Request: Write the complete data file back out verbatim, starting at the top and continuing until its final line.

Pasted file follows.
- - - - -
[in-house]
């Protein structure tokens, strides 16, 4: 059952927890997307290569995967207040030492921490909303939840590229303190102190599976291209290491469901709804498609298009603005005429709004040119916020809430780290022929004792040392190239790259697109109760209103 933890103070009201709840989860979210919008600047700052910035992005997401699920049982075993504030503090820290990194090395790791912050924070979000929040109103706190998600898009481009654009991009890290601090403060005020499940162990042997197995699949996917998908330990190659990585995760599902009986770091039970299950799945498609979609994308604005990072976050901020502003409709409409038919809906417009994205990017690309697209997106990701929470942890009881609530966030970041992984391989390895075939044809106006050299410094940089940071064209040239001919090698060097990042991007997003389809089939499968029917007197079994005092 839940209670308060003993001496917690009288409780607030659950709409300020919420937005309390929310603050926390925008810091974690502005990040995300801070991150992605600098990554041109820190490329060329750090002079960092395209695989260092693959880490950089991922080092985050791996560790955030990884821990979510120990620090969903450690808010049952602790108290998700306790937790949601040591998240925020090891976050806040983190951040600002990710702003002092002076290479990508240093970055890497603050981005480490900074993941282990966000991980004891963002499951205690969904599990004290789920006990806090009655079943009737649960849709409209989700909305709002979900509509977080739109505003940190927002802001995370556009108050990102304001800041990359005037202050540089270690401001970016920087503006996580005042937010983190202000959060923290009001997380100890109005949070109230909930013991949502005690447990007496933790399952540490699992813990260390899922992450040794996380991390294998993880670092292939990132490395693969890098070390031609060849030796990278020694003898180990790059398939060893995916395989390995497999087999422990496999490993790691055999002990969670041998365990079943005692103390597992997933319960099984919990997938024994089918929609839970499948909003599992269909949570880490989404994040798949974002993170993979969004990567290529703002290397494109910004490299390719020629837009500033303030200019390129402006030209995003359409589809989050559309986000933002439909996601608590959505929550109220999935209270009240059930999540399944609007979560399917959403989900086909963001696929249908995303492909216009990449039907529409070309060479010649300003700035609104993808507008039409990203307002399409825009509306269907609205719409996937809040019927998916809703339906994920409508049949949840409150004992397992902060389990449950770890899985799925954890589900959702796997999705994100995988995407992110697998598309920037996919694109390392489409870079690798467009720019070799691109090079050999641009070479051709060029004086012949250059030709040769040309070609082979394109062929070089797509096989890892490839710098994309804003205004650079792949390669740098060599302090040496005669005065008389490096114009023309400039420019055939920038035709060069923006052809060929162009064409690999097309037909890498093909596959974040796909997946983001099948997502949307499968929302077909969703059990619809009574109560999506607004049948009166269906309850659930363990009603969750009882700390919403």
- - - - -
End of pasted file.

[in-house]
């Protein structure tokens, strides 16, 4: 059952927890997307290569995967207040030492921490909303939840590229303190102190599976291209290491469901709804498609298009603005005429709004040119916020809430780290022929004792040392190239790259697109109760209103 933890103070009201709840989860979210919008600047700052910035992005997401699920049982075993504030503090820290990194090395790791912050924070979000929040109103706190998600898009481009654009991009890290601090403060005020499940162990042997197995699949996917998908330990190659990585995760599902009986770091039970299950799945498609979609994308604005990072976050901020502003409709409409038919809906417009994205990017690309697209997106990701929470942890009881609530966030970041992984391989390895075939044809106006050299410094940089940071064209040239001919090698060097990042991007997003389809089939499968029917007197079994005092 839940209670308060003993001496917690009288409780607030659950709409300020919420937005309390929310603050926390925008810091974690502005990040995300801070991150992605600098990554041109820190490329060329750090002079960092395209695989260092693959880490950089991922080092985050791996560790955030990884821990979510120990620090969903450690808010049952602790108290998700306790937790949601040591998240925020090891976050806040983190951040600002990710702003002092002076290479990508240093970055890497603050981005480490900074993941282990966000991980004891963002499951205690969904599990004290789920006990806090009655079943009737649960849709409209989700909305709002979900509509977080739109505003940190927002802001995370556009108050990102304001800041990359005037202050540089270690401001970016920087503006996580005042937010983190202000959060923290009001997380100890109005949070109230909930013991949502005690447990007496933790399952540490699992813990260390899922992450040794996380991390294998993880670092292939990132490395693969890098070390031609060849030796990278020694003898180990790059398939060893995916395989390995497999087999422990496999490993790691055999002990969670041998365990079943005692103390597992997933319960099984919990997938024994089918929609839970499948909003599992269909949570880490989404994040798949974002993170993979969004990567290529703002290397494109910004490299390719020629837009500033303030200019390129402006030209995003359409589809989050559309986000933002439909996601608590959505929550109220999935209270009240059930999540399944609007979560399917959403989900086909963001696929249908995303492909216009990449039907529409070309060479010649300003700035609104993808507008039409990203307002399409825009509306269907609205719409996937809040019927998916809703339906994920409508049949949840409150004992397992902060389990449950770890899985799925954890589900959702796997999705994100995988995407992110697998598309920037996919694109390392489409870079690798467009720019070799691109090079050999641009070479051709060029004086012949250059030709040769040309070609082979394109062929070089797509096989890892490839710098994309804003205004650079792949390669740098060599302090040496005669005065008389490096114009023309400039420019055939920038035709060069923006052809060929162009064409690999097309037909890498093909596959974040796909997946983001099948997502949307499968929302077909969703059990619809009574109560999506607004049948009166269906309850659930363990009603969750009882700390919403």